The following was co-authored by Congressman Danny Davis (D-IL,7) and Environment Illinois' Brittany King.
Clean water is the cornerstone of life. We need it for drinking, bathing, eating, playing, brewing, and everything in-between. Unfortunately, Illinois' waterways are in jeopardy now more than ever. From toxic chemicals to combined sewage overflows to factory farm runoff, there is currently more haunting our waters than there is to be thankful for.
As rain returns to Chicago we are faced with the prospect of more and more combined sewage overflows as our water systems are overwhelmed, releasing contaminated water into Lake Michigan. Since 2014, over 20 billion gallons of contaminated water have been released into Lake Michigan. What's even scarier is that 5 million people rely on Lake Michigan for clean drinking water every day.
It's not just Lake Michigan facing threats, however; waterways throughout Illinois are all facing a variety of pollution problems. In fact, these problems plague waterways nationwide.
In the early 2000s two polluter-driven lawsuits created loopholes in the Clean Water Act, leaving over half of our nation's waterways unprotected. Without these protections, developers could build over our wetlands; coal companies, power plants, or meat processing plants could dump into our streams; and federal law couldn't stop them. The loopholes left many rivers and streams across Illinois vulnerable to contamination, threatening the drinking water sources for 1,680,948 Illinoisans.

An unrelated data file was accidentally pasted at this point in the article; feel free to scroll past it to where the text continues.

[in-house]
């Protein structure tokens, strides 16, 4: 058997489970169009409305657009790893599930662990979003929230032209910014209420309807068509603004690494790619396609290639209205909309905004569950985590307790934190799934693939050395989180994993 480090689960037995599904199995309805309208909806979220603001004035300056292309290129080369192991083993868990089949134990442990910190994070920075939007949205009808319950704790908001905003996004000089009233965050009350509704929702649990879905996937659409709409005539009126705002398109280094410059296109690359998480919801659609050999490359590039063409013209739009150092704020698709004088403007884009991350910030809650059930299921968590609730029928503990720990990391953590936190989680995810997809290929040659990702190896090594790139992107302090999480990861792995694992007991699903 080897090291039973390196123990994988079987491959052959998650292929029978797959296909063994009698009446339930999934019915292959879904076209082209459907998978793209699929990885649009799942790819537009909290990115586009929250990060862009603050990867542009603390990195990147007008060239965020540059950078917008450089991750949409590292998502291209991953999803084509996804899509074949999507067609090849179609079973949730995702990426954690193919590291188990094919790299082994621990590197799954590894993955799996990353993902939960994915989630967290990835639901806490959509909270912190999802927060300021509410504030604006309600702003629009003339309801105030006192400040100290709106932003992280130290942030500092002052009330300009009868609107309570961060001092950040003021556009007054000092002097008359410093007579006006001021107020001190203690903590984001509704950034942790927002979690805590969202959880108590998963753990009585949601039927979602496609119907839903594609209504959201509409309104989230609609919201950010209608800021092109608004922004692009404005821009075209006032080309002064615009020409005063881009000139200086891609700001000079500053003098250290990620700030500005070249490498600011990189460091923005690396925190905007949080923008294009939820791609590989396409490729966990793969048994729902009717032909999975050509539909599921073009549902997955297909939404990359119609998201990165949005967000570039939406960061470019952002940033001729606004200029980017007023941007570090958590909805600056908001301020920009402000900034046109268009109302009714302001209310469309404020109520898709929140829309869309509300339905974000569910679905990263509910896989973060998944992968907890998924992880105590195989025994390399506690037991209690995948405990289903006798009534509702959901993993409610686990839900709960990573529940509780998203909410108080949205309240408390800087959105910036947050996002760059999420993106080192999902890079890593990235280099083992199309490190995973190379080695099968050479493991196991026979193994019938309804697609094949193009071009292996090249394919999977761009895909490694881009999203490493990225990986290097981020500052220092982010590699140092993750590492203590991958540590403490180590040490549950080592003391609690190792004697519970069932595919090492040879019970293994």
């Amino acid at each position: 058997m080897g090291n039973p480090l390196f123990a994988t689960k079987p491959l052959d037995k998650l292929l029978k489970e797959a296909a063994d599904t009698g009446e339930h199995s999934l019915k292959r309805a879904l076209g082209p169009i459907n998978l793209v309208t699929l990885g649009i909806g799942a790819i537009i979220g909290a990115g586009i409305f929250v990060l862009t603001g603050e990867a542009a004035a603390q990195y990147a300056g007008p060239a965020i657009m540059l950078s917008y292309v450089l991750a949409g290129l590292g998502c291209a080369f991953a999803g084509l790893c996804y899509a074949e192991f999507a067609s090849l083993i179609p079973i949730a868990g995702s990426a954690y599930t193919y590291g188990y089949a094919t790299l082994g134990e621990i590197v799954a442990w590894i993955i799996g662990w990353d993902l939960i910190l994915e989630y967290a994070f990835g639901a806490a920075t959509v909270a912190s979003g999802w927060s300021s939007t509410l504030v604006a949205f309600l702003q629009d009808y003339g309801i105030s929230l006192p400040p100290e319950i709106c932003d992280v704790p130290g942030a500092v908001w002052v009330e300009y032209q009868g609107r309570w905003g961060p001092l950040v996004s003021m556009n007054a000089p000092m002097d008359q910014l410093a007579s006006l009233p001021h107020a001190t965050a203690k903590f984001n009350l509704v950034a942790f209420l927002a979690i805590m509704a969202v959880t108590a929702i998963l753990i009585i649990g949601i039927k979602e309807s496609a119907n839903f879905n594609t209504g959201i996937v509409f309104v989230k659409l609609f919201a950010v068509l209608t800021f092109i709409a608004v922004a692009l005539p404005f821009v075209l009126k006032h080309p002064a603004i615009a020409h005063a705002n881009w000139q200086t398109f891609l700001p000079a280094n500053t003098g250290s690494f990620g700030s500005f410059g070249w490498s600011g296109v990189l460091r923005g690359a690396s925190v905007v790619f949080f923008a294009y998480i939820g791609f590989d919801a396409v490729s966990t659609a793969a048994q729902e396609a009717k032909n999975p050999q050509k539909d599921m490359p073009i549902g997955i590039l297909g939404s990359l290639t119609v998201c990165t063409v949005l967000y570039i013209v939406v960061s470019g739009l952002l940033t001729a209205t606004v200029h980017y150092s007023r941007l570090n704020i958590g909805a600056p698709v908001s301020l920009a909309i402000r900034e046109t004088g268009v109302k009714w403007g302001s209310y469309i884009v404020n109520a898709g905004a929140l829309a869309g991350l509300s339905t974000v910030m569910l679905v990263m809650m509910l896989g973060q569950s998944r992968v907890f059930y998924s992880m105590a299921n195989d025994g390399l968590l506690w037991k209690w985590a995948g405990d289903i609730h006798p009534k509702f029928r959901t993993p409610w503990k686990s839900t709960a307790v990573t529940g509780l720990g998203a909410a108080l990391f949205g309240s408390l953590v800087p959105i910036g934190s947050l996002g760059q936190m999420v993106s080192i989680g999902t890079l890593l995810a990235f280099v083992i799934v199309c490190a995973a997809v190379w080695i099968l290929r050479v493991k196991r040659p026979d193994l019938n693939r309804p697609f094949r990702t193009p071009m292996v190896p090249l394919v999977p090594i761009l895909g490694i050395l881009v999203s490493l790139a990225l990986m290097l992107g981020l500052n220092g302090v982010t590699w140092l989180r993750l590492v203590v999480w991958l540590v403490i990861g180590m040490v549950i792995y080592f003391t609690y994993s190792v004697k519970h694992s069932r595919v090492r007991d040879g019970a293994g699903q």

On August 28th, the Clean Water Rule went into effect. It restored Clean Water Act protections to 48,783 miles of streams across Illinois. Strengthening protections for the wetlands and streams that feed into Lake Michigan, the Chicago River, and other rivers and lakes popular for tourism; and therefore making local businesses less vulnerable, too.
Unfortunately, on October 9th, a temporary nationwide stay was placed on the Clean Water Rule, leaving our waterways vulnerable once again. Therein lies the systematic problem we are facing. Though a broad coalition of clean water advocates, farmers, mayors, small businesses, and tens of thousands of Illinoisans supported the implementation of the Clean Water Rule - in fact nationwide the EPA received over 120,000 comments in support of it - a small coalition of big polluters have been able to temporarily derail it.
The clean water protections are facing serious challenges from some in the Congress as well. This fall, we'll need strong environmental leadership in the Senate and House to defend the Clean Water Rule so that all of Illinois' lakes and streams remain protected by the Clean Water Act.
We must do everything we can to foster a strong economy and high quality of life for future generations. To do that we must protect our clean water.
Congressman Danny Davis is the representative for the 7th District of Illinois.
Brittany King is a campaign organizer for Environment Illinois - a statewide, citizen-funded advocacy organization working for the places we love and the environmental values we share.